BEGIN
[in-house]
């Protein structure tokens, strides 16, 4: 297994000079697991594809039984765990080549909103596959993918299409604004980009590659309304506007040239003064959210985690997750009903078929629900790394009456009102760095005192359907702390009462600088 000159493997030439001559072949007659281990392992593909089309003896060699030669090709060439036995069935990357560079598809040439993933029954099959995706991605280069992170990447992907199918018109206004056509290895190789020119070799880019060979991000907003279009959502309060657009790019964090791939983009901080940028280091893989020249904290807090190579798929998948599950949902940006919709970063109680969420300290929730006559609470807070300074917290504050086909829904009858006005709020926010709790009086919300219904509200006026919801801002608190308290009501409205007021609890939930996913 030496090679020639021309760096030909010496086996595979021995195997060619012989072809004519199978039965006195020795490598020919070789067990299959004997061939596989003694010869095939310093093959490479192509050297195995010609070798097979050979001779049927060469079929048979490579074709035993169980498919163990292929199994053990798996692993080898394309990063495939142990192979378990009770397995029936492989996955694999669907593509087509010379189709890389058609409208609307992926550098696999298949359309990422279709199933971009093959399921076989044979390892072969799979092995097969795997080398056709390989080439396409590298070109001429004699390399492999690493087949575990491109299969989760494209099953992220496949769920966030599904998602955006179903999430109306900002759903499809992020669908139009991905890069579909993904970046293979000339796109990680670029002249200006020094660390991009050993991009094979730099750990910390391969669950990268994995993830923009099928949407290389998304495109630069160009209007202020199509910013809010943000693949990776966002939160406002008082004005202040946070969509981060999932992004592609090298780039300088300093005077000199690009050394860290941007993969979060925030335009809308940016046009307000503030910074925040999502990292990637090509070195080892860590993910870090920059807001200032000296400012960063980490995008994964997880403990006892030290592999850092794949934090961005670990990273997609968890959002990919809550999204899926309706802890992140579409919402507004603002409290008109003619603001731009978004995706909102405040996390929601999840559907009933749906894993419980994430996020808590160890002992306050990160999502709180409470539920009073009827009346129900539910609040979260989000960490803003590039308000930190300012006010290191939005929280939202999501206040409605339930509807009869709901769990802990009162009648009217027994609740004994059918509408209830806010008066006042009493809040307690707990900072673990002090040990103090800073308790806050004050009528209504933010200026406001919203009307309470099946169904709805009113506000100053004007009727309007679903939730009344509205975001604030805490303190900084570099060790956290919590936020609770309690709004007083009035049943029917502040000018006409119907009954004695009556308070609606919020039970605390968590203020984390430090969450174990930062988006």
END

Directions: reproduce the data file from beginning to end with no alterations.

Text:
[in-house]
């Protein structure tokens, strides 16, 4: 297994000079697991594809039984765990080549909103596959993918299409604004980009590659309304506007040239003064959210985690997750009903078929629900790394009456009102760095005192359907702390009462600088 000159493997030439001559072949007659281990392992593909089309003896060699030669090709060439036995069935990357560079598809040439993933029954099959995706991605280069992170990447992907199918018109206004056509290895190789020119070799880019060979991000907003279009959502309060657009790019964090791939983009901080940028280091893989020249904290807090190579798929998948599950949902940006919709970063109680969420300290929730006559609470807070300074917290504050086909829904009858006005709020926010709790009086919300219904509200006026919801801002608190308290009501409205007021609890939930996913 030496090679020639021309760096030909010496086996595979021995195997060619012989072809004519199978039965006195020795490598020919070789067990299959004997061939596989003694010869095939310093093959490479192509050297195995010609070798097979050979001779049927060469079929048979490579074709035993169980498919163990292929199994053990798996692993080898394309990063495939142990192979378990009770397995029936492989996955694999669907593509087509010379189709890389058609409208609307992926550098696999298949359309990422279709199933971009093959399921076989044979390892072969799979092995097969795997080398056709390989080439396409590298070109001429004699390399492999690493087949575990491109299969989760494209099953992220496949769920966030599904998602955006179903999430109306900002759903499809992020669908139009991905890069579909993904970046293979000339796109990680670029002249200006020094660390991009050993991009094979730099750990910390391969669950990268994995993830923009099928949407290389998304495109630069160009209007202020199509910013809010943000693949990776966002939160406002008082004005202040946070969509981060999932992004592609090298780039300088300093005077000199690009050394860290941007993969979060925030335009809308940016046009307000503030910074925040999502990292990637090509070195080892860590993910870090920059807001200032000296400012960063980490995008994964997880403990006892030290592999850092794949934090961005670990990273997609968890959002990919809550999204899926309706802890992140579409919402507004603002409290008109003619603001731009978004995706909102405040996390929601999840559907009933749906894993419980994430996020808590160890002992306050990160999502709180409470539920009073009827009346129900539910609040979260989000960490803003590039308000930190300012006010290191939005929280939202999501206040409605339930509807009869709901769990802990009162009648009217027994609740004994059918509408209830806010008066006042009493809040307690707990900072673990002090040990103090800073308790806050004050009528209504933010200026406001919203009307309470099946169904709805009113506000100053004007009727309007679903939730009344509205975001604030805490303190900084570099060790956290919590936020609770309690709004007083009035049943029917502040000018006409119907009954004695009556308070609606919020039970605390968590203020984390430090969450174990930062988006």